In the midst of a global biodiversity crisis and a rapidly expanding food demand, improving agricultural techniques is a high priority. Pollinators are at the forefront of this restoration goal partially due to their rapid decline in population, and also their crucial role in food production. 75% of globally common food depends on pollinators. Though improving agriculture is important, it is also expensive and risky for land owners. A framework is needed to determine best arrangements and practices for sustainable agriculture.

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Tree diversity in a tropical agricultural‑forest mosaic landscape in Honduras

Background

Tropical forests hold high biodiversity values, but are also valued for agricultural land uses. Particularly in Central America, a region with particularly high biodiversity, intensive land management practices have reduced and continue to reduce forest and species abundance. There is a push to change land use practices in order to restore and promote biodiversity, though the potential for biodiversity on agricultural landscapes is an understudied subject.

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Soil Biological Activity, Carbon and Nitrogen Dynamics in Modified Coffee Agroforestry Systems in Mexico

Background

Coffee agroforestry systems bring a plethora of economic, social, and ecological benefits. Specifically, they aid soil biological activity. In Mexico, due to cost and production challenges, coffee is being replaced by avocado plantations. The impact of coffee agroforestry systems on specific soil biological characteristics and processes is not fully understood. Nor are the impacts of avocado plantations on soil biological activity.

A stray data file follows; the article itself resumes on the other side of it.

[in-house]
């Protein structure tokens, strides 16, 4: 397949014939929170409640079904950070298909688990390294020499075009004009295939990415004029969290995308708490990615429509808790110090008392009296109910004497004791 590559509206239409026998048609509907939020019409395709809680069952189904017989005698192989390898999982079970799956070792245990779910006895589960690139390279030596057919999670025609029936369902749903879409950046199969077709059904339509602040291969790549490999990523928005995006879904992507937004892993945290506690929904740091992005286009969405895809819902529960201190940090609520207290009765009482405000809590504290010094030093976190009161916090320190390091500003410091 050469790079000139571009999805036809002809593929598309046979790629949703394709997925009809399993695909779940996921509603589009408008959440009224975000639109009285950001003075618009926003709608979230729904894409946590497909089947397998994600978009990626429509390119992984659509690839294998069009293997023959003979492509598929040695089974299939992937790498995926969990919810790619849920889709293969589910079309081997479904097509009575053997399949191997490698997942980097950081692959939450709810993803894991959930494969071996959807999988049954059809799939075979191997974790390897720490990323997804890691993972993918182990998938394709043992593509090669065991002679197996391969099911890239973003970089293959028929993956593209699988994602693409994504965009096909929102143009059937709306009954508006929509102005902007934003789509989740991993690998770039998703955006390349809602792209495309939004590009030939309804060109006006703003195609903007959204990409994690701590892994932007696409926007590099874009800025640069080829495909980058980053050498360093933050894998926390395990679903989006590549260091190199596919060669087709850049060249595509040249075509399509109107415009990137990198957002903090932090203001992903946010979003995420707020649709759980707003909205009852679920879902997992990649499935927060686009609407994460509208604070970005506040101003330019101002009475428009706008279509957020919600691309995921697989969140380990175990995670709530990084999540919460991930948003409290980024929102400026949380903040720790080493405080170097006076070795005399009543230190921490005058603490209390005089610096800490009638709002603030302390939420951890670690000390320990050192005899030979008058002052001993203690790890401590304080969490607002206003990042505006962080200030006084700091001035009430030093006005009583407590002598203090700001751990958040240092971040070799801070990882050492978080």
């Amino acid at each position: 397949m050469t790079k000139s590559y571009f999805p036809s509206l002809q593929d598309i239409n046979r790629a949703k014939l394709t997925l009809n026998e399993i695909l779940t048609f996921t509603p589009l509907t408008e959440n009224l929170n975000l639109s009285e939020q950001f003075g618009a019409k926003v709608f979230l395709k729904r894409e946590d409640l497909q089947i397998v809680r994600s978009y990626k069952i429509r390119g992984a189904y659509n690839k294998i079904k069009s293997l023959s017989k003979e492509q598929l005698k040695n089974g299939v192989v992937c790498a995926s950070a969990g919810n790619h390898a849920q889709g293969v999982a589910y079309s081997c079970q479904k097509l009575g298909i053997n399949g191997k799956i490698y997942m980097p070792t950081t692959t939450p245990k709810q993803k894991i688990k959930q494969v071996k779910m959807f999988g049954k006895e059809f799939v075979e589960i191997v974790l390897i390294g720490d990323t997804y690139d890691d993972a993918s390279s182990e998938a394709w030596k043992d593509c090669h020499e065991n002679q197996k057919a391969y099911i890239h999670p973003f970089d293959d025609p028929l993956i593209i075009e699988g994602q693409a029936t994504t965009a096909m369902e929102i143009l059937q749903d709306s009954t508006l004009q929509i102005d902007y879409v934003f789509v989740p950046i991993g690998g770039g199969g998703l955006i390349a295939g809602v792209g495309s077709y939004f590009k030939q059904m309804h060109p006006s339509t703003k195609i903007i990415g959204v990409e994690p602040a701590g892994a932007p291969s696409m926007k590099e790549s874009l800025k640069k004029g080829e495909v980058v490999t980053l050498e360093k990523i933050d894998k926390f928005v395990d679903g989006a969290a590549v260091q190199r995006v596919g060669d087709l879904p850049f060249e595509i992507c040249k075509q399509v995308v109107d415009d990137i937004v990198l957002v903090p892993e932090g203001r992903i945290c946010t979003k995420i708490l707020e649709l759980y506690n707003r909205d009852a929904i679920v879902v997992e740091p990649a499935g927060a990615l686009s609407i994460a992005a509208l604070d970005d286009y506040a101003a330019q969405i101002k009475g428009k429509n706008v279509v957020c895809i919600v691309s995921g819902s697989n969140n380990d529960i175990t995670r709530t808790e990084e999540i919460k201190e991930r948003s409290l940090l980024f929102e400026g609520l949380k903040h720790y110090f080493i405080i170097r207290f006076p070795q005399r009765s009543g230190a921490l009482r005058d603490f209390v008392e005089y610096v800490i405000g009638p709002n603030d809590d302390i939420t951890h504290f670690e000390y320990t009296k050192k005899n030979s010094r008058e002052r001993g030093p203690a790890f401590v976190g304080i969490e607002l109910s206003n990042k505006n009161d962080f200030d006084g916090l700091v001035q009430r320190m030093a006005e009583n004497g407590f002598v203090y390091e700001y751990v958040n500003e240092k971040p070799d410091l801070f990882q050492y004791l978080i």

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Shaded-Coffee: A Nature-Based Strategy for Coffee Production Under Climate Change? A Review

Background

Coffee agroforestry systems are a natural climate solution that are used to reduce the impact of coffee cultivation on ecosystem health. Coffee generates over $200 billion in income globally each year, so ensuring the efficiency and success of cultivation is crucial for human livelihood. Coffee agroforestry systems are often variable, and there lacks a compiled knowledge base about these systems and practices.